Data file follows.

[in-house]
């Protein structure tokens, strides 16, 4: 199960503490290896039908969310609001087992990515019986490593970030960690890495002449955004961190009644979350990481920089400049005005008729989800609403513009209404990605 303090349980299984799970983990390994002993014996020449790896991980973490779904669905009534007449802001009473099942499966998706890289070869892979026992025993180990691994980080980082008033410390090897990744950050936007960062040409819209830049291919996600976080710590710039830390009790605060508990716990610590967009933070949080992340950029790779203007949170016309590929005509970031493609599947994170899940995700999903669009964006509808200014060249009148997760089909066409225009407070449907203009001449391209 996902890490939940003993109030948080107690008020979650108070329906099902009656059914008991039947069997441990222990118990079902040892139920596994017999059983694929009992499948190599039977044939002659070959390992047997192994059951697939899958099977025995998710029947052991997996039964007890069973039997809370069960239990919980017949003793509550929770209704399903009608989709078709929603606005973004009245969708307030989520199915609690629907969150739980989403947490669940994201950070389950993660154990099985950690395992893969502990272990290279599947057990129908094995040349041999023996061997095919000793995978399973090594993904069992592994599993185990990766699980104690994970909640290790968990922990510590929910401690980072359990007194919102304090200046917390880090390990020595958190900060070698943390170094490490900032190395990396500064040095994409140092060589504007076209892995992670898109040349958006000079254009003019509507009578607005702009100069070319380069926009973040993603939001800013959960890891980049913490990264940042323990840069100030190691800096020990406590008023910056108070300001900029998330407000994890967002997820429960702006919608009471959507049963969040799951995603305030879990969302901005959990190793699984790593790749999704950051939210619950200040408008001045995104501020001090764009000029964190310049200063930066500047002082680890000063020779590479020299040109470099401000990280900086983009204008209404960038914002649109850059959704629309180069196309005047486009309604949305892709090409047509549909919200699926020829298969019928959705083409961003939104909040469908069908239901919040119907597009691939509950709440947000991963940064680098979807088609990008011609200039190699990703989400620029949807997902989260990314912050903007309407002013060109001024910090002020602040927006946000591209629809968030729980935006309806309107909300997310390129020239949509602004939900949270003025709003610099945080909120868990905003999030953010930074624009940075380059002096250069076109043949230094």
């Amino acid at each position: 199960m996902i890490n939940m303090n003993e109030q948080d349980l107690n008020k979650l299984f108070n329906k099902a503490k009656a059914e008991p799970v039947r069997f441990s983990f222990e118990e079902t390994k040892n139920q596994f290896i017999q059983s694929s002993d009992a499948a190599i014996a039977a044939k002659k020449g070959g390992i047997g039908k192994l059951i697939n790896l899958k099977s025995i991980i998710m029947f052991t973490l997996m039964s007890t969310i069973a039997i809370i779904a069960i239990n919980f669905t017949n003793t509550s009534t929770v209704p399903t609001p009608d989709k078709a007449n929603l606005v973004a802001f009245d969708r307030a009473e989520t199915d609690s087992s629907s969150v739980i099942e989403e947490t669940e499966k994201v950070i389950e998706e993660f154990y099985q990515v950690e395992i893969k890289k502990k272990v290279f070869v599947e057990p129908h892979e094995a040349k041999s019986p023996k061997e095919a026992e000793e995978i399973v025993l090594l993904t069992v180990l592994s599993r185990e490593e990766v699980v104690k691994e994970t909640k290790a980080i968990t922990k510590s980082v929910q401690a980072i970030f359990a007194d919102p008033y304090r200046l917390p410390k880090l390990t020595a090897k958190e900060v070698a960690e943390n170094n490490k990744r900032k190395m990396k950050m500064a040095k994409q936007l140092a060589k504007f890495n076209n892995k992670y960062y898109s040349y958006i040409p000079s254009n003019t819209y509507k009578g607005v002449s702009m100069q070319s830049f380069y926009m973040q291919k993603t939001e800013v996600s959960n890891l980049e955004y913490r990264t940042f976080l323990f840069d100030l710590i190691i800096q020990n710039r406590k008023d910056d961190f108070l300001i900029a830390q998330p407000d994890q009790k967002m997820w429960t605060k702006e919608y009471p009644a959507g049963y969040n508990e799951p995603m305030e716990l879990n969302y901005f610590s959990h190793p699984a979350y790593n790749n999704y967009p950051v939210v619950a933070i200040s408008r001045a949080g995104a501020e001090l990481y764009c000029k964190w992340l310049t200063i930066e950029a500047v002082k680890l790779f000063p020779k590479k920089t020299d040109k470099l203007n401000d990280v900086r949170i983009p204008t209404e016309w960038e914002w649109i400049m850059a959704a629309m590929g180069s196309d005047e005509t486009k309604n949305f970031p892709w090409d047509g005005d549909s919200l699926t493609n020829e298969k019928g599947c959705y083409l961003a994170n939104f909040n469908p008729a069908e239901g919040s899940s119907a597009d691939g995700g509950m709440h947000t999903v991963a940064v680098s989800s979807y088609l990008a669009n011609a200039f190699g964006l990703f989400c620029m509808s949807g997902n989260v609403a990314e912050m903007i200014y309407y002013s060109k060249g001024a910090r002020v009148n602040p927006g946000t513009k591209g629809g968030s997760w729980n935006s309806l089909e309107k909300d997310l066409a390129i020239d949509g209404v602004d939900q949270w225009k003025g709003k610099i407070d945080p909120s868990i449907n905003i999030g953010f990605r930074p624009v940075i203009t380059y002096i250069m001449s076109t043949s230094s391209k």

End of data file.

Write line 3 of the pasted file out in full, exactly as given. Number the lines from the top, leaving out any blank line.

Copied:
């Amino acid at each position: 199960m996902i890490n939940m303090n003993e109030q948080d349980l107690n008020k979650l299984f108070n329906k099902a503490k009656a059914e008991p799970v039947r069997f441990s983990f222990e118990e079902t390994k040892n139920q596994f290896i017999q059983s694929s002993d009992a499948a190599i014996a039977a044939k002659k020449g070959g390992i047997g039908k192994l059951i697939n790896l899958k099977s025995i991980i998710m029947f052991t973490l997996m039964s007890t969310i069973a039997i809370i779904a069960i239990n919980f669905t017949n003793t509550s009534t929770v209704p399903t609001p009608d989709k078709a007449n929603l606005v973004a802001f009245d969708r307030a009473e989520t199915d609690s087992s629907s969150v739980i099942e989403e947490t669940e499966k994201v950070i389950e998706e993660f154990y099985q990515v950690e395992i893969k890289k502990k272990v290279f070869v599947e057990p129908h892979e094995a040349k041999s019986p023996k061997e095919a026992e000793e995978i399973v025993l090594l993904t069992v180990l592994s599993r185990e490593e990766v699980v104690k691994e994970t909640k290790a980080i968990t922990k510590s980082v929910q401690a980072i970030f359990a007194d919102p008033y304090r200046l917390p410390k880090l390990t020595a090897k958190e900060v070698a960690e943390n170094n490490k990744r900032k190395m990396k950050m500064a040095k994409q936007l140092a060589k504007f890495n076209n892995k992670y960062y898109s040349y958006i040409p000079s254009n003019t819209y509507k009578g607005v002449s702009m100069q070319s830049f380069y926009m973040q291919k993603t939001e800013v996600s959960n890891l980049e955004y913490r990264t940042f976080l323990f840069d100030l710590i190691i800096q020990n710039r406590k008023d910056d961190f108070l300001i900029a830390q998330p407000d994890q009790k967002m997820w429960t605060k702006e919608y009471p009644a959507g049963y969040n508990e799951p995603m305030e716990l879990n969302y901005f610590s959990h190793p699984a979350y790593n790749n999704y967009p950051v939210v619950a933070i200040s408008r001045a949080g995104a501020e001090l990481y764009c000029k964190w992340l310049t200063i930066e950029a500047v002082k680890l790779f000063p020779k590479k920089t020299d040109k470099l203007n401000d990280v900086r949170i983009p204008t209404e016309w960038e914002w649109i400049m850059a959704a629309m590929g180069s196309d005047e005509t486009k309604n949305f970031p892709w090409d047509g005005d549909s919200l699926t493609n020829e298969k019928g599947c959705y083409l961003a994170n939104f909040n469908p008729a069908e239901g919040s899940s119907a597009d691939g995700g509950m709440h947000t999903v991963a940064v680098s989800s979807y088609l990008a669009n011609a200039f190699g964006l990703f989400c620029m509808s949807g997902n989260v609403a990314e912050m903007i200014y309407y002013s060109k060249g001024a910090r002020v009148n602040p927006g946000t513009k591209g629809g968030s997760w729980n935006s309806l089909e309107k909300d997310l066409a390129i020239d949509g209404v602004d939900q949270w225009k003025g709003k610099i407070d945080p909120s868990i449907n905003i999030g953010f990605r930074p624009v940075i203009t380059y002096i250069m001449s076109t043949s230094s391209k």